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Sunday, June 05, 2011

The New North, edited by Chris Agee (Salt, £9.99)

This anthology offers a snapshot of the contemporary scene in Northern Irish poetry. All the 14 writers whose work provides the main focus here were born after 1955 and the book emphasises the idea of the short lyric poem, flexible, unpredictable, free of an overemphasis on craft, as the marker of a new sensibility. Leontia Flynn's writing is fast-paced, tongue-in-cheek, swerving knowingly between the celebratory and the confrontational, and is a delight. Equally compelling are the darker notes and concentrations of Sinéad Morrissey. Both these poets are very much concerned with travel, with new places and new subject matters. Cathal Ó Searcaigh, one of two Irish-language poets included and several of whose pieces are translated by Seamus Heaney, frequently celebrates home through the possibilities of other places (see the excellent poem to Jack Kerouac). However, it's in the slender throwaway lines to be found in the work of Andy White, with their impressive lightness of touch, that the book best embodies its declared faith in the virtues of "the smaller thing". CB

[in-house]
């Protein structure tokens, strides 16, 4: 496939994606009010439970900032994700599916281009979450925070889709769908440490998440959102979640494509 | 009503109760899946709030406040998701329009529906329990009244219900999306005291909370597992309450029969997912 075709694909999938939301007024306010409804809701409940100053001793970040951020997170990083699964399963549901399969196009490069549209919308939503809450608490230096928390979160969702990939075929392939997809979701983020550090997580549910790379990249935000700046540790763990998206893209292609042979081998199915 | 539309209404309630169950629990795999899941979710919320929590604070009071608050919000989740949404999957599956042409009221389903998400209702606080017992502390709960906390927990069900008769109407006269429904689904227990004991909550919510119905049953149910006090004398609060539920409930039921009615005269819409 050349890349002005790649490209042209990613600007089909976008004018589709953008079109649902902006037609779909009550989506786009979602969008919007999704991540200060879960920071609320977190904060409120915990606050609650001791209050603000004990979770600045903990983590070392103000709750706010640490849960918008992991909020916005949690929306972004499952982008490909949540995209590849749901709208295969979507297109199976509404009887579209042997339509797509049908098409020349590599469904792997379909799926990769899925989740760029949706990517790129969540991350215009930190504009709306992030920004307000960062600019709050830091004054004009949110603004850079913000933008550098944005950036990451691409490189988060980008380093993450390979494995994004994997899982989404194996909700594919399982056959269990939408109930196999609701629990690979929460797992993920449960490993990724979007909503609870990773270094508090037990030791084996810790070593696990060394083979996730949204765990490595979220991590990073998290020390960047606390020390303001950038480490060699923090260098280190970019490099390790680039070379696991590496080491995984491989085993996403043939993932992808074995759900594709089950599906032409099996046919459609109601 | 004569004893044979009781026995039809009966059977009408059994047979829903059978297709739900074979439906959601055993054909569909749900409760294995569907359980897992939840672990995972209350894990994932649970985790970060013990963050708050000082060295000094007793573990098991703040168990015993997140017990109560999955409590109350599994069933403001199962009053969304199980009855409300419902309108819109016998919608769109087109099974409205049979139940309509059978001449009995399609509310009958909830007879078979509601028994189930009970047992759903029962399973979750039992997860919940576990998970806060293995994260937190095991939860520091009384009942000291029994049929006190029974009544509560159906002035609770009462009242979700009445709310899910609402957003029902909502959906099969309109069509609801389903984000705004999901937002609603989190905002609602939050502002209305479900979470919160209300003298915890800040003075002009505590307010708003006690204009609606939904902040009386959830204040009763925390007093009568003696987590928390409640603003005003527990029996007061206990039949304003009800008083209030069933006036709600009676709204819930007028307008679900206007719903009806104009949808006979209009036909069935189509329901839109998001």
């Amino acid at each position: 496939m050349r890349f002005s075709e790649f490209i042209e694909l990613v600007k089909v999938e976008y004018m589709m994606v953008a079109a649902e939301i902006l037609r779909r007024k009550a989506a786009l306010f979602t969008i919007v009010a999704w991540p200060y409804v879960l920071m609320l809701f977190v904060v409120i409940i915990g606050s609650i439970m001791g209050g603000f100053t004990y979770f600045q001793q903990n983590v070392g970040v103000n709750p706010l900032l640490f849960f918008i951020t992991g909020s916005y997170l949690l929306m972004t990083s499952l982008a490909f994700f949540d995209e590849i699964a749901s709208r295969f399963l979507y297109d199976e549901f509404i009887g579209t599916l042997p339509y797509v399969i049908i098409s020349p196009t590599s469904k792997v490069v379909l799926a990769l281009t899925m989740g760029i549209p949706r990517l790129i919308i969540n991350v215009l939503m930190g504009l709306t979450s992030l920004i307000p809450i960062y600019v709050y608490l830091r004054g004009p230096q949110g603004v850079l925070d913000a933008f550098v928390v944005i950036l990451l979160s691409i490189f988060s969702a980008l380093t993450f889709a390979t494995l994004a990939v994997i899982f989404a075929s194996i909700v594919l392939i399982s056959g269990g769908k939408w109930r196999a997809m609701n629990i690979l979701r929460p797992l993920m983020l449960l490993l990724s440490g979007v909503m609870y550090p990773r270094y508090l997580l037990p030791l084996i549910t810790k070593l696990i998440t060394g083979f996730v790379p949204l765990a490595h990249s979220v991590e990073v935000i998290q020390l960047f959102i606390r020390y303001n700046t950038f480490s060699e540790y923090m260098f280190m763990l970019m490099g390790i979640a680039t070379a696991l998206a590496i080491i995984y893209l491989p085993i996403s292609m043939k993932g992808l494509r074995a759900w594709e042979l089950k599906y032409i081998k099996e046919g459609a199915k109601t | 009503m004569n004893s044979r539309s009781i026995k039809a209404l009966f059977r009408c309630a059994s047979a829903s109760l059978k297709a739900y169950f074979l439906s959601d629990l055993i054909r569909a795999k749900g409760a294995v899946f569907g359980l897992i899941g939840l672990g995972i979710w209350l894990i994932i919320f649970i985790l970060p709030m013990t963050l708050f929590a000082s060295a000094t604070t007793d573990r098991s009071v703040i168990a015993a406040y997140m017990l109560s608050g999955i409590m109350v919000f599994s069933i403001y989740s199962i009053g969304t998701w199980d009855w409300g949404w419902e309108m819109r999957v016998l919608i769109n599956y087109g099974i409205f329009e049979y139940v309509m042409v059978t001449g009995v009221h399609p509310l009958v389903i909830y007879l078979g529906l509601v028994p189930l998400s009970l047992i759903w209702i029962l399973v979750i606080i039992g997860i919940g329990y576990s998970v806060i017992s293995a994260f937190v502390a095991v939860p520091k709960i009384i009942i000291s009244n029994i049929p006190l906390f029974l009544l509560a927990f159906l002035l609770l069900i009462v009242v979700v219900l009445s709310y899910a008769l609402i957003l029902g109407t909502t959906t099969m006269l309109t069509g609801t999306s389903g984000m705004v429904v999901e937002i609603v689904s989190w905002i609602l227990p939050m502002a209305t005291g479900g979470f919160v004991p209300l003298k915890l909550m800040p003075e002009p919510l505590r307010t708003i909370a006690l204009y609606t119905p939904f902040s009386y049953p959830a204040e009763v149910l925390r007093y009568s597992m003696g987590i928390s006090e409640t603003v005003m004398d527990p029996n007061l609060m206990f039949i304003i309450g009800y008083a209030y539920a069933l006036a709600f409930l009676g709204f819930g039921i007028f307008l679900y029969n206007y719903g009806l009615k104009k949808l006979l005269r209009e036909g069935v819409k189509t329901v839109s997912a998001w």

Excerpt from book:

The Museum of Censorship
by Matt Kirkham

For black and white figures, before and after
they were airbrushed from their black and white photos,
we are keeping this gallery of spaces.

We are keeping this for the dust
from a statue of the Buddha, or maybe
for a woman’s face. To be a curator
you must be inspired by the beauty
of pieces that emphasise what is lost.

Though emphasise is wrong. For phalluses
chipped from Hindu or Egyptian statues—
look elsewhere for the statues themselves—
we are keeping this gallery of spaces.

We are in a cathedral after the civil war,
counting our places, in the absence of saints.

20% off at SALT's UK Bookstore!
was £9.99
Now £7.99

Buy in the USA now from the Book Depository
$15.95 RRP

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